Information needs assessment is critical in developing and running relevant information services. This article explores the information needs and information- seeking patterns of the people living in communities surrounding telecentres. The research was based in four rural districts in Tanzania which have telecentres. These were Sengerema, Magu, Karagwe and Ngara districts. The research was done utilising the Critical Incident Technique (CIT) to determine how people or communities seek information concerning problem-solving, decision-making or question- answering situations. CIT was also used to determine the extent to which ICTs were used in seeking information. It was found that business and agricultural related information were the main information needs of the people in the communities involved in this study, however this information was rarely provided by the telecentres. The study further found out that face-to-face communication and the radio were the major sources of information that the respondents used. This study recommends that management of the telecentres should regularly assess user information needs in order for telecentres to have an impact on rural communities.
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    Getting the write message right: review of guidelines for producing readable print agricultural information materials.
    (LiASA, 2003) Morris, Craig Duncan.; Stilwell, Christine.
    Print agricultural information materials (PAIMs), such as leaflets, booklets and fact sheets, are used extensively to provide information to farmers. Such print materials can play a vital supportive role in extension, even to low-literate communities. Principles for repackaging technical and scientific agricultural information in print are reviewed to provide guidelines for producing PAIMs that are 'considerate' of the target audience's information needs, communication and language style, and level of reading and education. Criteria for choice of content include brevity, accuracy, appropriateness and relevance to the end user. An understanding of factors affecting readability, accompanied by readability assessment and pretesting materials on users, will ensure greater clarity of expression and aid comprehension. Important elements of the design and layout of PAIMs include logical organisation of content and arrangement of text on the page, legibility of the text as affected by colour and typography, highlighting, and the use of pictures to complement and reinforce the message. Such design tools should be used to attract and not distract the reader. It is concluded that a collaborative effort of communicators and audience in the development process will aid the production of PAIMs that contribute effectively to the diffusion of agricultural and development information in rural areas.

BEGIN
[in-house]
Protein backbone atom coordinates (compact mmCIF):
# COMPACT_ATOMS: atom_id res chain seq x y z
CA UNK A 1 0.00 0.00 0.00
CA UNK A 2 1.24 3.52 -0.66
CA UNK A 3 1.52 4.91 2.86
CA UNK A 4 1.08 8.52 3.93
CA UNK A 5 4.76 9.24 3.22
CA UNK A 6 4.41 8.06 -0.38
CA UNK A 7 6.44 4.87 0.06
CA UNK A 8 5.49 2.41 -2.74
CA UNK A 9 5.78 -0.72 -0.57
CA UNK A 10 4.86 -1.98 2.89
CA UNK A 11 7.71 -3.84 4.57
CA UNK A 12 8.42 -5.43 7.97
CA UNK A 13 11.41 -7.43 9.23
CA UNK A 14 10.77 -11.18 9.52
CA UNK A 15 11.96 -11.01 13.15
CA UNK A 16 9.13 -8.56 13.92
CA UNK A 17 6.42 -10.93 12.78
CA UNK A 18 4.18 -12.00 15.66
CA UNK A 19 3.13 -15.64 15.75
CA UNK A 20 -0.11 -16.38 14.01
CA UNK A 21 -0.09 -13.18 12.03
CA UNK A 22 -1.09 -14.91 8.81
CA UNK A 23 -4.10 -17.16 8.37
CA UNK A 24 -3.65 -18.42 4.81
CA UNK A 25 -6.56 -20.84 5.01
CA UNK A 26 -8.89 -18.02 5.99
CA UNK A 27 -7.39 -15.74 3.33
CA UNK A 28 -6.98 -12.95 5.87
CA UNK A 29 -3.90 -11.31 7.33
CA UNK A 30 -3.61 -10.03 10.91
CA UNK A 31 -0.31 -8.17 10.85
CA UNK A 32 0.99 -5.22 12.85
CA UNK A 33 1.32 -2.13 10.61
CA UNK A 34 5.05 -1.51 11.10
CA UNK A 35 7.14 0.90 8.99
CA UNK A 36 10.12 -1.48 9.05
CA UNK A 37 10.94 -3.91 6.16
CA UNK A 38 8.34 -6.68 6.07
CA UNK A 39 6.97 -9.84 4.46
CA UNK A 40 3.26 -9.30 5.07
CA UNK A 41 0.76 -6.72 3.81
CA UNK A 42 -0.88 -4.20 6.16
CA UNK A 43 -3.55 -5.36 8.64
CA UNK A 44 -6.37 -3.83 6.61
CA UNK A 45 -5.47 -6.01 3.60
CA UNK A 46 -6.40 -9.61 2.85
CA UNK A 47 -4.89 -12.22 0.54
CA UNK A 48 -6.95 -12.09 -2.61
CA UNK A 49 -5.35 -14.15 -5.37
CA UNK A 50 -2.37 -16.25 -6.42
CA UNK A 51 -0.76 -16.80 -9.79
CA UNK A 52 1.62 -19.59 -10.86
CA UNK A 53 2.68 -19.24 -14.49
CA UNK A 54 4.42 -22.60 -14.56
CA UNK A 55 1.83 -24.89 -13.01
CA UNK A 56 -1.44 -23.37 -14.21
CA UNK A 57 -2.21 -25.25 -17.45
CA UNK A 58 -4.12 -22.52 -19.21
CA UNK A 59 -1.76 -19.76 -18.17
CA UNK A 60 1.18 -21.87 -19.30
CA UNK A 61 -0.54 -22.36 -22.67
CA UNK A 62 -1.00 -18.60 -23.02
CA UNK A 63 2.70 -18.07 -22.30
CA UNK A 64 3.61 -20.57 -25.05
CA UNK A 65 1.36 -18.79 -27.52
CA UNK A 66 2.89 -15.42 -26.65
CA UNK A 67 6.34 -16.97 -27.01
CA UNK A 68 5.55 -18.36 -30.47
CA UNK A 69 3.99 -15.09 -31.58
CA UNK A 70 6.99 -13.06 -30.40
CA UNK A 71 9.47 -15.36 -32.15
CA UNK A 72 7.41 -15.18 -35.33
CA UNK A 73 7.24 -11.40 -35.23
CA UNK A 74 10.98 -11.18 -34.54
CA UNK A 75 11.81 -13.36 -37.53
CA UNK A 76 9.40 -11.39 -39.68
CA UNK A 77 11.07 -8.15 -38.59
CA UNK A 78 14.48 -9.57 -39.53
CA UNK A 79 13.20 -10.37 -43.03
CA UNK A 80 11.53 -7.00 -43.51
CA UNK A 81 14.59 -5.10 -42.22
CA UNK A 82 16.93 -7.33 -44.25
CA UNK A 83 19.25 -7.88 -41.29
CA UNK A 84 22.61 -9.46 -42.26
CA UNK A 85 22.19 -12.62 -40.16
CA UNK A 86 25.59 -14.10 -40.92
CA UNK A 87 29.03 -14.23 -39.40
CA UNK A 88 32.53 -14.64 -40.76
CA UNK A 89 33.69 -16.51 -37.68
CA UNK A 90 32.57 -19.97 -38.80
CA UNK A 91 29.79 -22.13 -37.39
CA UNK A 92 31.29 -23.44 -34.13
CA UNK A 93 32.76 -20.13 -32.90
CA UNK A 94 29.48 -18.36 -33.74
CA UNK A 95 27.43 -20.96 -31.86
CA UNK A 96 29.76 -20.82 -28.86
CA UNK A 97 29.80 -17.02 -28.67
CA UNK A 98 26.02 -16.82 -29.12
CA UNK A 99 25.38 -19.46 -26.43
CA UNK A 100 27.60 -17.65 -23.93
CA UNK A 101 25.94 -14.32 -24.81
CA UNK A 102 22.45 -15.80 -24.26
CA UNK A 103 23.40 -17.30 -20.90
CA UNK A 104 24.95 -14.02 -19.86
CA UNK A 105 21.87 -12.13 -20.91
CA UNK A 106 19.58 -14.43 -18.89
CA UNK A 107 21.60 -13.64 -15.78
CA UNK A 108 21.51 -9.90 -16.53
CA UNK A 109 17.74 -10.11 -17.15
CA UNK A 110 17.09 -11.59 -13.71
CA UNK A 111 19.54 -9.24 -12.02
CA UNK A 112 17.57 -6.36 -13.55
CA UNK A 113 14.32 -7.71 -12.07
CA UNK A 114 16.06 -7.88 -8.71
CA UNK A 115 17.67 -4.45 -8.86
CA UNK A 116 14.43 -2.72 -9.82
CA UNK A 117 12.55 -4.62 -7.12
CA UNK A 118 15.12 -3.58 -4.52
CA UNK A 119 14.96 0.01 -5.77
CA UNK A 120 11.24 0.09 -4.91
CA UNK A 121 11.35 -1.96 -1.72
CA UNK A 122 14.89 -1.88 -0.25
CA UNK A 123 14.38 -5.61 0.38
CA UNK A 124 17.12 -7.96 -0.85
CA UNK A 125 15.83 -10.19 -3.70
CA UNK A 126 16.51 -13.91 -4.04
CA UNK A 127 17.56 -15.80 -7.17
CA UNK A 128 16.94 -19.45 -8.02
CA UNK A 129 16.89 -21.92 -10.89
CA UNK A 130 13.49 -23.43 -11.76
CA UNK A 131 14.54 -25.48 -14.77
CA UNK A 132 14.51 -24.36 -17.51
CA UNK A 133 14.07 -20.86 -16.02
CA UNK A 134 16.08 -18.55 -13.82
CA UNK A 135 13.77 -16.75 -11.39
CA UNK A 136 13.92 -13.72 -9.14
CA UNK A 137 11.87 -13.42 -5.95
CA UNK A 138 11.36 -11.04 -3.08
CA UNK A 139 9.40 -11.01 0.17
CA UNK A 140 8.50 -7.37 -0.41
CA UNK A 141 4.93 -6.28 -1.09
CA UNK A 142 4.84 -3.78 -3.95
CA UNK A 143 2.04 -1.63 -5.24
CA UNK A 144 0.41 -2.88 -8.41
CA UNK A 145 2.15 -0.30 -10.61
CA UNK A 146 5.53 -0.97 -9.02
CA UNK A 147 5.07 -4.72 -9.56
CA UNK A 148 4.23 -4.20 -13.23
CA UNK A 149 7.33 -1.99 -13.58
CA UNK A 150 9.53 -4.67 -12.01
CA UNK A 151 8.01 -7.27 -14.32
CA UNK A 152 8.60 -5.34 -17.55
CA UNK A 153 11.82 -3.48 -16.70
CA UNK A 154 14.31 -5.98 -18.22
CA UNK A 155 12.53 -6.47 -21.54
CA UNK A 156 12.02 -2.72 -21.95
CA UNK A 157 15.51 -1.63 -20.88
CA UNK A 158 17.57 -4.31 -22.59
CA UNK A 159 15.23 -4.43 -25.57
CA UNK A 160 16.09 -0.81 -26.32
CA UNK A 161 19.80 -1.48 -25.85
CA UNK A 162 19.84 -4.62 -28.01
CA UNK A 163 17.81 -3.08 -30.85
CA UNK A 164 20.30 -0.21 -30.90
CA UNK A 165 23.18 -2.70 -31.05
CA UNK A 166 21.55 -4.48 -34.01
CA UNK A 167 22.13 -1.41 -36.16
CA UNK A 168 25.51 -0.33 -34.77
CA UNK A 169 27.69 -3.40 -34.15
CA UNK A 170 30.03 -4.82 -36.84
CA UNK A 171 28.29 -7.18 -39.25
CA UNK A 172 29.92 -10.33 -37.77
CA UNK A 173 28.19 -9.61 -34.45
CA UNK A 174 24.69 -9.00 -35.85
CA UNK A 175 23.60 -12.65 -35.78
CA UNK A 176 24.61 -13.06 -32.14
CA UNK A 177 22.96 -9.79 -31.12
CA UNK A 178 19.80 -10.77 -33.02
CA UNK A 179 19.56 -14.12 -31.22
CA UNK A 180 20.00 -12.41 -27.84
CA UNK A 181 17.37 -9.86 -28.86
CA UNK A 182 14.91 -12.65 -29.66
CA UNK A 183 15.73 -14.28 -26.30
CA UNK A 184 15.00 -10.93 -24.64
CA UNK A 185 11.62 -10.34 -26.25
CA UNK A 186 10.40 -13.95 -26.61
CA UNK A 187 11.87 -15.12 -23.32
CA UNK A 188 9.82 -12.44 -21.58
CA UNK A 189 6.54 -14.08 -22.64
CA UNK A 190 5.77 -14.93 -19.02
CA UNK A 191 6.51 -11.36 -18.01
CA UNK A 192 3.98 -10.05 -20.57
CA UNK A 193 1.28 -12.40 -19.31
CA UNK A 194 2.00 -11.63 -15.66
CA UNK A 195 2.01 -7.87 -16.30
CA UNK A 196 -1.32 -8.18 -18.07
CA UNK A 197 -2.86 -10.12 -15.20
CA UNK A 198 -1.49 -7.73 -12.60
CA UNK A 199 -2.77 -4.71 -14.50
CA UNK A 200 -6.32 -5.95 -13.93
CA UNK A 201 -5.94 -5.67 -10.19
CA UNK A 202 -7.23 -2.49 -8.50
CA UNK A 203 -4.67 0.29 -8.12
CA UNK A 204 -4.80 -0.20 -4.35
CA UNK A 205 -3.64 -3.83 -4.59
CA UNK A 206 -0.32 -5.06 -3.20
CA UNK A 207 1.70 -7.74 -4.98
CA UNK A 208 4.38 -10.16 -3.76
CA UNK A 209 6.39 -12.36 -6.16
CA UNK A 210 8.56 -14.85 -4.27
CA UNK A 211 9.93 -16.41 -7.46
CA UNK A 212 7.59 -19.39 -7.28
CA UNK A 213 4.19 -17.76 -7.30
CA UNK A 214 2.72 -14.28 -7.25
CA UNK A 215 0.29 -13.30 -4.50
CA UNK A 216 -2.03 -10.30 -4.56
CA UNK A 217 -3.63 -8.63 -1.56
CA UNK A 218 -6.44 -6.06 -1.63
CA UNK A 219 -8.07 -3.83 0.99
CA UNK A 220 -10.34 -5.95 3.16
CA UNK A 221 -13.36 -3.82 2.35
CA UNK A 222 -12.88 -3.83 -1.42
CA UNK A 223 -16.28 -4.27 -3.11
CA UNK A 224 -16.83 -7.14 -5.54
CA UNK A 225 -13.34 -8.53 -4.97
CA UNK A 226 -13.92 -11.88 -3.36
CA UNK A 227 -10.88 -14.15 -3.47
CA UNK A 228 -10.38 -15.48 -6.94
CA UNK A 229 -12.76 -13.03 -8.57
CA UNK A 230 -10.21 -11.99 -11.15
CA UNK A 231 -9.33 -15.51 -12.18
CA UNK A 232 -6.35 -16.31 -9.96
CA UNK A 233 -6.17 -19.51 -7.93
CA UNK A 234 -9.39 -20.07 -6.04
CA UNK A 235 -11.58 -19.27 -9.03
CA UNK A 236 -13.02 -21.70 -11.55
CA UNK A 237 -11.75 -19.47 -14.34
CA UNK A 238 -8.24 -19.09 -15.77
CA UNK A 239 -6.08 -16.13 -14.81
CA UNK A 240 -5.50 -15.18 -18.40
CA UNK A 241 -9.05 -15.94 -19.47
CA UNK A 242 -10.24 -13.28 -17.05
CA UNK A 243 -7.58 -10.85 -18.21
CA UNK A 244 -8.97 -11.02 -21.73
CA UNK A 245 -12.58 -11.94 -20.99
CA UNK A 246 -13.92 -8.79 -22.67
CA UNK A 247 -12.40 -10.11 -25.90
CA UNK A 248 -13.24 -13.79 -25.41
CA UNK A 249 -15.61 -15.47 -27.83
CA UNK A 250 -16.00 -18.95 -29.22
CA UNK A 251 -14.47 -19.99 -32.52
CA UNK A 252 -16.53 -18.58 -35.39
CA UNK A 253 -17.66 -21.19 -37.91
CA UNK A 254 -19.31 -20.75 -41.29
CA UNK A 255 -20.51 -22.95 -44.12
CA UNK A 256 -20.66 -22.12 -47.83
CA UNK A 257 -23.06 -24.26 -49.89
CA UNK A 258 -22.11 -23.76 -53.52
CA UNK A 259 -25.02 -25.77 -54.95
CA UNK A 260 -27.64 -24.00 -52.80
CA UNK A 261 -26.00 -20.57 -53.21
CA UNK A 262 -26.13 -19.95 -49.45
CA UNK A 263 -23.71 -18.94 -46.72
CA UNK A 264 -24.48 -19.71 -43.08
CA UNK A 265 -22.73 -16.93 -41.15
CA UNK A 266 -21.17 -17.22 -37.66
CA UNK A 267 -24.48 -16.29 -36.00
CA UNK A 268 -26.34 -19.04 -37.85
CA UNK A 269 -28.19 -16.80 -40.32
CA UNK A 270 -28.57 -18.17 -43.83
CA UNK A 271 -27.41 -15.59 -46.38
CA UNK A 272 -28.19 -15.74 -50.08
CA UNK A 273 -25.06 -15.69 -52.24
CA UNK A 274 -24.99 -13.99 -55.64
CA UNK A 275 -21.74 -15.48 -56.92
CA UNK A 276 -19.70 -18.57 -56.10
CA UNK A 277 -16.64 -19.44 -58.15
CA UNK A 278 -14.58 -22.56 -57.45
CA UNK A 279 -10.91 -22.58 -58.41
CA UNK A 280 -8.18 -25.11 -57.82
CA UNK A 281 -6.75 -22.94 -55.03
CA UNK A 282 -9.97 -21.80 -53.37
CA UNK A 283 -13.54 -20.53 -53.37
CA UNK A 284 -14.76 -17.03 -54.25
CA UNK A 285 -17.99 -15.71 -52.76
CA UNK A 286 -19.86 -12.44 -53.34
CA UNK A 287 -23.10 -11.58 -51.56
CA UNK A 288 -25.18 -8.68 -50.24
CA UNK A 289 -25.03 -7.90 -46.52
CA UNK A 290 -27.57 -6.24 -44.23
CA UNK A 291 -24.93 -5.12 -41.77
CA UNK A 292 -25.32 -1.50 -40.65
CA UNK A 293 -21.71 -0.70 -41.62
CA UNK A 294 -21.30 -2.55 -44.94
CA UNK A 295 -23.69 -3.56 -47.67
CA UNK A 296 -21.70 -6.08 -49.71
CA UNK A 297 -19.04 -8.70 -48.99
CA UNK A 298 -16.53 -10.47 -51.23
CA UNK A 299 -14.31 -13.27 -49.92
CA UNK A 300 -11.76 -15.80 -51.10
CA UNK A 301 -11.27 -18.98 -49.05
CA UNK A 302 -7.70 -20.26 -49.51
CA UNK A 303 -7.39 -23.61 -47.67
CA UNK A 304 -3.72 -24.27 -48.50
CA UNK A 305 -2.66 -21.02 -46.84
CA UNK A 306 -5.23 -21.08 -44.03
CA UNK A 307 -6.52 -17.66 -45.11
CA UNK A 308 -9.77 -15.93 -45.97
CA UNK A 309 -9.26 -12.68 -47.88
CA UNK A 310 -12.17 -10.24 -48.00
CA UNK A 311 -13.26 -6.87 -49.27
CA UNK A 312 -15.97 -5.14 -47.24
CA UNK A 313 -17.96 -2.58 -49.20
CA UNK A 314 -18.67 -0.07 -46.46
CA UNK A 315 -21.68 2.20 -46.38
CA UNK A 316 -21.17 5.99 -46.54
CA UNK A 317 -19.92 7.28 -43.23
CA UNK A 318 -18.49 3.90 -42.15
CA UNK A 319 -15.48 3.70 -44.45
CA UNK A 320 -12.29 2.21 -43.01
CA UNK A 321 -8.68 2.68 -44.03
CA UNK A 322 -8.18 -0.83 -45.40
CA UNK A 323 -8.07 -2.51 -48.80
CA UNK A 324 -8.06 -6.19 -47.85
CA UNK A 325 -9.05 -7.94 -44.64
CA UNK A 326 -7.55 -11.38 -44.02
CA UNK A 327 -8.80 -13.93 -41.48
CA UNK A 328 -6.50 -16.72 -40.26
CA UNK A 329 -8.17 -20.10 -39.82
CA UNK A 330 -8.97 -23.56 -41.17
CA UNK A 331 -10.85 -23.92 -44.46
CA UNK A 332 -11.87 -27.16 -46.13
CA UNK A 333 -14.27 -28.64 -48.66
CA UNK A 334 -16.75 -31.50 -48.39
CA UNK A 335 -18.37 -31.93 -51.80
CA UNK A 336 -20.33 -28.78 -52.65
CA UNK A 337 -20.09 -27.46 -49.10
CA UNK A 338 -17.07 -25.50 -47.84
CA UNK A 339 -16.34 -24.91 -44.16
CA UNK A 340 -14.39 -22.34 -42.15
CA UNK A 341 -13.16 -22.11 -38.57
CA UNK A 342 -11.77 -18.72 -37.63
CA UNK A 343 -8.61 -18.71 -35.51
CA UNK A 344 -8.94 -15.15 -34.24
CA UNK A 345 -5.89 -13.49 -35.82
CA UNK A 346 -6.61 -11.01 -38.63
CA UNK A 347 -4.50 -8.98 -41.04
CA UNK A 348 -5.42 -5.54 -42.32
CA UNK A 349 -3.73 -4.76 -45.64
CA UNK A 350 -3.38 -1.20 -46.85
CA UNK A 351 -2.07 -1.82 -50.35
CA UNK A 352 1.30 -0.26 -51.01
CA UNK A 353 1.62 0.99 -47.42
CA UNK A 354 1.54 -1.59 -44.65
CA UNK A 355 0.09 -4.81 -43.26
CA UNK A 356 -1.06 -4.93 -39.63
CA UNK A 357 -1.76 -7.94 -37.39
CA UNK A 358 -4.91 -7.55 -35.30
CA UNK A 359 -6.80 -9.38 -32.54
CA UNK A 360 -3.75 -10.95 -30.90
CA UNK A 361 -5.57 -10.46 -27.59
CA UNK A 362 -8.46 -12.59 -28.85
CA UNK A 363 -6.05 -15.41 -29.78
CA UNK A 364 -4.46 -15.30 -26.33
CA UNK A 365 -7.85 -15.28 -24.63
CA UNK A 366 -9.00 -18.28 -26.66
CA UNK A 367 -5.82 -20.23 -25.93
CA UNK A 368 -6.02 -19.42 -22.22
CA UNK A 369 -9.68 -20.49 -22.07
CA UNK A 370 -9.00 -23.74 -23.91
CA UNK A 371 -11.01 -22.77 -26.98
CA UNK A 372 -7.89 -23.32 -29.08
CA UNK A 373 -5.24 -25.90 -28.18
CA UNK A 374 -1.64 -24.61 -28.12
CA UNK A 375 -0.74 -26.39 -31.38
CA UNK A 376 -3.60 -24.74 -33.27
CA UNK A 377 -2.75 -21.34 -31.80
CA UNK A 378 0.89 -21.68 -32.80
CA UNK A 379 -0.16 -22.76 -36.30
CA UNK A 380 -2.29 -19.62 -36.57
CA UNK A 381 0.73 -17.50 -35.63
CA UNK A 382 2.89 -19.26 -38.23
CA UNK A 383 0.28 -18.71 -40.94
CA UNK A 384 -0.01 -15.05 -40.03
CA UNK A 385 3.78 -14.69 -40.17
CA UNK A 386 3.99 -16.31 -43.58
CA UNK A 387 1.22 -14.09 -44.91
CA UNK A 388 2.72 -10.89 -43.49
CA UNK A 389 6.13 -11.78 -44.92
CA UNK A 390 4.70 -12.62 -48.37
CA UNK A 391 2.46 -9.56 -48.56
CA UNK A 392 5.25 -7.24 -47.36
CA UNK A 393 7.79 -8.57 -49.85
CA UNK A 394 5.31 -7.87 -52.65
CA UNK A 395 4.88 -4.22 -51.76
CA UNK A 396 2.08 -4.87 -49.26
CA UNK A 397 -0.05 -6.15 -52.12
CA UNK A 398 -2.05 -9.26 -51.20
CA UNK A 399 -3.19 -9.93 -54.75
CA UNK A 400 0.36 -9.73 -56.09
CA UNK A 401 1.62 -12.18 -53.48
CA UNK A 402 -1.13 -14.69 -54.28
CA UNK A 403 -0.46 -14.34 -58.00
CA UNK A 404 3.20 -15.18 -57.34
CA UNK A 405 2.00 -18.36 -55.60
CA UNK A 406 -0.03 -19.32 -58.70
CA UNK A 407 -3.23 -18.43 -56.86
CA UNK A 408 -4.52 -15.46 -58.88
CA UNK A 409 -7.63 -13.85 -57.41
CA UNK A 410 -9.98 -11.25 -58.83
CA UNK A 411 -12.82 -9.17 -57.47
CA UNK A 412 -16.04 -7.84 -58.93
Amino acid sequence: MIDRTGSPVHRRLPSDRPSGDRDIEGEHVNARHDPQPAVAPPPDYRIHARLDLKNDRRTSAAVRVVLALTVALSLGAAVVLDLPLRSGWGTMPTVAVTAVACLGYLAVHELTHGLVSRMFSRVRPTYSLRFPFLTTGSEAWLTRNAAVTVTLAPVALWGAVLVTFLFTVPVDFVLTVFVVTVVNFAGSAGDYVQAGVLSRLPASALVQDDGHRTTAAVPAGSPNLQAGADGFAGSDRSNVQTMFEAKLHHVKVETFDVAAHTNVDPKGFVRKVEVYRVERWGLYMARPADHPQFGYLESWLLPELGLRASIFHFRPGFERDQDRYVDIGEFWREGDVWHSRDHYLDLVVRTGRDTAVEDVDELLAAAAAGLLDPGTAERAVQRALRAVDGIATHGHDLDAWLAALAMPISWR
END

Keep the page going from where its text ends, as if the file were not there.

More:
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    Alumni perceptions of a post graduate Information and Library Science Education programme at the University of Natal, South Africa.
    (LiASA, 2004) Stilwell, Christine.
    A survey of alumni perceptions of a post graduate programme in Information and Library Science, the B.Bibl. Honours, at the University of Natal, South Africa is described. Module content and appropriateness are reviewed in relation to demands of the workplace. Alumni views on delivery and assessment methods are interrogated as are requirements in terms of continuing education. Critical issues in ILS education are identified, for example, balancing a human-centred approach with Information and Communication Technology competencies in the networked age. Reference is made to Information Management and Knowledge Management. Findings suggest that the Programme has broadly attained its anticipated outcomes in preparing alumni for the workplace and that to some extent a balance between the various considerations outlined in the literature had been achieved.
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    An investigation into the feasibility of unionising LIS workers: a case study of the tertiary sector.
    (LiASA, 2006) Raju, Rajandren.; Stilwell, Christine.; Leach, Athol Brian.